For the first time in nine years, the United States allowed Burma's foreign minister to come to Washington, a sign of softening U.S. policy toward the military junta that has run that Asian nation for nearly five decades.
Maj. Gen. Nyan Win quietly arrived in Washington on Friday night and left the next day after meetings with members of Burma's embassy, a U.S.-Asian business council and Sen. James Webb, the Virginia Democrat who has advocated closer ties to the junta, according to Kyaw Win, a spokesman for the embassy. The foreign minister also took in some sightseeing, visiting the White House, the Lincoln Memorial and the Smithsonian National Air and Space Museum. A State Department spokesman said Nyan Win did not meet with any U.S. officials.
I guess I would have assumed that a United States Senator is a "U.S. official," but never mind that. Let's remember why Burma has been under sanctions all these years. Michael Goldfarb of the Weekly Standard explains:
All senior members of Burma's military junta are banned from visiting Washington except for very specific international meetings. Nayan Win would certainly fall into the category of a senior official. The visa ban went into effect under President Clinton, who implemented the restrictions in October 1996 against the so-called Law and Order Restoration Council -- an Orwellian term the junta decided to drop in favor of the State Peace and Development Council (SPDC) in 1997.
On October 1, 2007, President Bush announced that because of ongoing repression he was adding more than three dozen military officials, political leaders of the Union Solidarity Development Association (the junta's paramilitary thugs), and their families to the visa-ban list.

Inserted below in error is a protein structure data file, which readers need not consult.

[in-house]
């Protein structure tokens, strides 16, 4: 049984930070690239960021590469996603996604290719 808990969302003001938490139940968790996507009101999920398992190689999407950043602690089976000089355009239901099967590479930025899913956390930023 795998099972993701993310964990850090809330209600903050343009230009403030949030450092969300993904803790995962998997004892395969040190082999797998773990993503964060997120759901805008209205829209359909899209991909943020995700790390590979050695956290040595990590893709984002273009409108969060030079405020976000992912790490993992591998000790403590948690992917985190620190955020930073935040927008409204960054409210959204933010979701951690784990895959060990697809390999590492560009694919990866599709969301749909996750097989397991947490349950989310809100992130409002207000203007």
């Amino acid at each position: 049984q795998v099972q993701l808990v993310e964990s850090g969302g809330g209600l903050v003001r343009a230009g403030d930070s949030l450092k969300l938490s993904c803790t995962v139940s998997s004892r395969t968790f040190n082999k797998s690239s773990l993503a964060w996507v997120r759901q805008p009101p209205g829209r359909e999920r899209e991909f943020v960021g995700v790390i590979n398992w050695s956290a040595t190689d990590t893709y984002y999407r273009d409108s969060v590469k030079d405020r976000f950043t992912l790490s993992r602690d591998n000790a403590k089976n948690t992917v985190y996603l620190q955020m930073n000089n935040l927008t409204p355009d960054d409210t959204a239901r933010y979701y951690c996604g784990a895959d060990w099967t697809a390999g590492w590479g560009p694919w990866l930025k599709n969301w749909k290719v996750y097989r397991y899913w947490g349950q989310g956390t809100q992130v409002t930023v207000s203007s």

What is the reason for these sanctions, you might ask?
Granting a waiver for Nyan Win to visit Washington is a diplomatic coup for a regime that is continuing, as this is being written, a military offensive against ethnic groups that has already resulted in more than one million internally displaced refugees and tens of thousands more pouring over the border into China, Thailand, India and Bangladesh; more than 3,200 villages burned, and most heinous -- the use of rape as an instrument of war against women. The regime is actively engaged in war crimes. This is in addition to the oppression of Burma's democratic freedom fighters and the everyday killings and murders that are standard regime fare. If a Burmese official of comparable rank has visited Washington in the last 20 years, no one I talked to can remember it.
Clearly, Nyan Win is a guy that has blood on his hands. He is a Major General in the Burmese Army. He has participated in meetings where junta plans were discussed and approved -- including those dealing with suppression of democratic rights and the plotting of violence against ethnic groups the regime considers hostile. He designed the diplomatic blueprint for convincing the international community to swallow the regime's campaign of terror. He is Burma's von Ribbentrop.
Honestly, I don't get it. What do we gain from this? Somebody help me out on this one.